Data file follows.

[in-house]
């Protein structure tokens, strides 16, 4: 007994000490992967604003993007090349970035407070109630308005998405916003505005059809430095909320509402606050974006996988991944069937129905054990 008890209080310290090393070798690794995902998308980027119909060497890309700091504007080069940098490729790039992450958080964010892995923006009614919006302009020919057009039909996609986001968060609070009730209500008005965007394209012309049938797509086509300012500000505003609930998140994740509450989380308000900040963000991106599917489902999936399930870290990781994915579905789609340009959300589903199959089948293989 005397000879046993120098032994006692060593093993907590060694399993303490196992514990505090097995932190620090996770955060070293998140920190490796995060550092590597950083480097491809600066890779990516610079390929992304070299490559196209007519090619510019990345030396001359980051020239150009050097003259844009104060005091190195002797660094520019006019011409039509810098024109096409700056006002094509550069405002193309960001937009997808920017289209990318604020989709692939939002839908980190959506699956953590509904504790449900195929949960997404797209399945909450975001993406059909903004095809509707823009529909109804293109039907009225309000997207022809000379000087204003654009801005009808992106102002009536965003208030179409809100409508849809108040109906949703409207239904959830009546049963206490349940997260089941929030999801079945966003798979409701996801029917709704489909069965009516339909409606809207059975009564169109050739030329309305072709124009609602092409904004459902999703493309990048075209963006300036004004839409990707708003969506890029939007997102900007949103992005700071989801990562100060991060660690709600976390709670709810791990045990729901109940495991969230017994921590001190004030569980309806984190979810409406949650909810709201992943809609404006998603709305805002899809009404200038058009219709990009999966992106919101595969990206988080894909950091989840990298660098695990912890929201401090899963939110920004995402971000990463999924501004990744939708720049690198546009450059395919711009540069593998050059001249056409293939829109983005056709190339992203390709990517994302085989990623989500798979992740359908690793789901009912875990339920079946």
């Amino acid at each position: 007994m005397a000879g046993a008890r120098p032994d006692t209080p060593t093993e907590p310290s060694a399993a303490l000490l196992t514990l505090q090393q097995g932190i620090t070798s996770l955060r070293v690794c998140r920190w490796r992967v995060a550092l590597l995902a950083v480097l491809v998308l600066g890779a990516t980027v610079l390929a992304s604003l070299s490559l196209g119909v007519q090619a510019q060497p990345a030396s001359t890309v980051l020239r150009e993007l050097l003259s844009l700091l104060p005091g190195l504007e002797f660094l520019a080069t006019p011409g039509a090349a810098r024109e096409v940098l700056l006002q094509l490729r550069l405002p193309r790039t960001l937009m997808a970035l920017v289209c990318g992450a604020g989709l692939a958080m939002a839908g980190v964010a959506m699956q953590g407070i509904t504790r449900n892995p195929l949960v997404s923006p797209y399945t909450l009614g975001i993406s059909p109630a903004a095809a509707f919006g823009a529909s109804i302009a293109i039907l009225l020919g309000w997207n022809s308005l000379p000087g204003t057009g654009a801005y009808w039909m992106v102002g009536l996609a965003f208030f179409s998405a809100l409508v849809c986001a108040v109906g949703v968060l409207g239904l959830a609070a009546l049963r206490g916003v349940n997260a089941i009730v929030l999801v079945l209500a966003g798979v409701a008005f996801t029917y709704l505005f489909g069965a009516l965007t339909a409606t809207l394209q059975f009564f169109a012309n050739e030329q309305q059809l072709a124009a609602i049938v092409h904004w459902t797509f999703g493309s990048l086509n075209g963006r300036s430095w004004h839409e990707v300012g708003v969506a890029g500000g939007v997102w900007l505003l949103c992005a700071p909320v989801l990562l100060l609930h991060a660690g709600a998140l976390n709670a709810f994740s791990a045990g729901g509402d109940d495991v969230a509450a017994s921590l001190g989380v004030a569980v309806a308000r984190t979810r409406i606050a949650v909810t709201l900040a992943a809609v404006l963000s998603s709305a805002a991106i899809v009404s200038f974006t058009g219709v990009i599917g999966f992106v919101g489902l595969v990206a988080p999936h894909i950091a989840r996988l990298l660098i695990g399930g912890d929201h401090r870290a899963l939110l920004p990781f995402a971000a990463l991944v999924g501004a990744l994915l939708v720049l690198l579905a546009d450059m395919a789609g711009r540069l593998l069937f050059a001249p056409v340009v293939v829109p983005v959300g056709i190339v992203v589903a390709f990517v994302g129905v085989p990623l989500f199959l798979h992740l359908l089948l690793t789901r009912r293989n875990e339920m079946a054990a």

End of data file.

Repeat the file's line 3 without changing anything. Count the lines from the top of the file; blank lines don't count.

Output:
């Amino acid at each position: 007994m005397a000879g046993a008890r120098p032994d006692t209080p060593t093993e907590p310290s060694a399993a303490l000490l196992t514990l505090q090393q097995g932190i620090t070798s996770l955060r070293v690794c998140r920190w490796r992967v995060a550092l590597l995902a950083v480097l491809v998308l600066g890779a990516t980027v610079l390929a992304s604003l070299s490559l196209g119909v007519q090619a510019q060497p990345a030396s001359t890309v980051l020239r150009e993007l050097l003259s844009l700091l104060p005091g190195l504007e002797f660094l520019a080069t006019p011409g039509a090349a810098r024109e096409v940098l700056l006002q094509l490729r550069l405002p193309r790039t960001l937009m997808a970035l920017v289209c990318g992450a604020g989709l692939a958080m939002a839908g980190v964010a959506m699956q953590g407070i509904t504790r449900n892995p195929l949960v997404s923006p797209y399945t909450l009614g975001i993406s059909p109630a903004a095809a509707f919006g823009a529909s109804i302009a293109i039907l009225l020919g309000w997207n022809s308005l000379p000087g204003t057009g654009a801005y009808w039909m992106v102002g009536l996609a965003f208030f179409s998405a809100l409508v849809c986001a108040v109906g949703v968060l409207g239904l959830a609070a009546l049963r206490g916003v349940n997260a089941i009730v929030l999801v079945l209500a966003g798979v409701a008005f996801t029917y709704l505005f489909g069965a009516l965007t339909a409606t809207l394209q059975f009564f169109a012309n050739e030329q309305q059809l072709a124009a609602i049938v092409h904004w459902t797509f999703g493309s990048l086509n075209g963006r300036s430095w004004h839409e990707v300012g708003v969506a890029g500000g939007v997102w900007l505003l949103c992005a700071p909320v989801l990562l100060l609930h991060a660690g709600a998140l976390n709670a709810f994740s791990a045990g729901g509402d109940d495991v969230a509450a017994s921590l001190g989380v004030a569980v309806a308000r984190t979810r409406i606050a949650v909810t709201l900040a992943a809609v404006l963000s998603s709305a805002a991106i899809v009404s200038f974006t058009g219709v990009i599917g999966f992106v919101g489902l595969v990206a988080p999936h894909i950091a989840r996988l990298l660098i695990g399930g912890d929201h401090r870290a899963l939110l920004p990781f995402a971000a990463l991944v999924g501004a990744l994915l939708v720049l690198l579905a546009d450059m395919a789609g711009r540069l593998l069937f050059a001249p056409v340009v293939v829109p983005v959300g056709i190339v992203v589903a390709f990517v994302g129905v085989p990623l989500f199959l798979h992740l359908l089948l690793t789901r009912r293989n875990e339920m079946a054990a």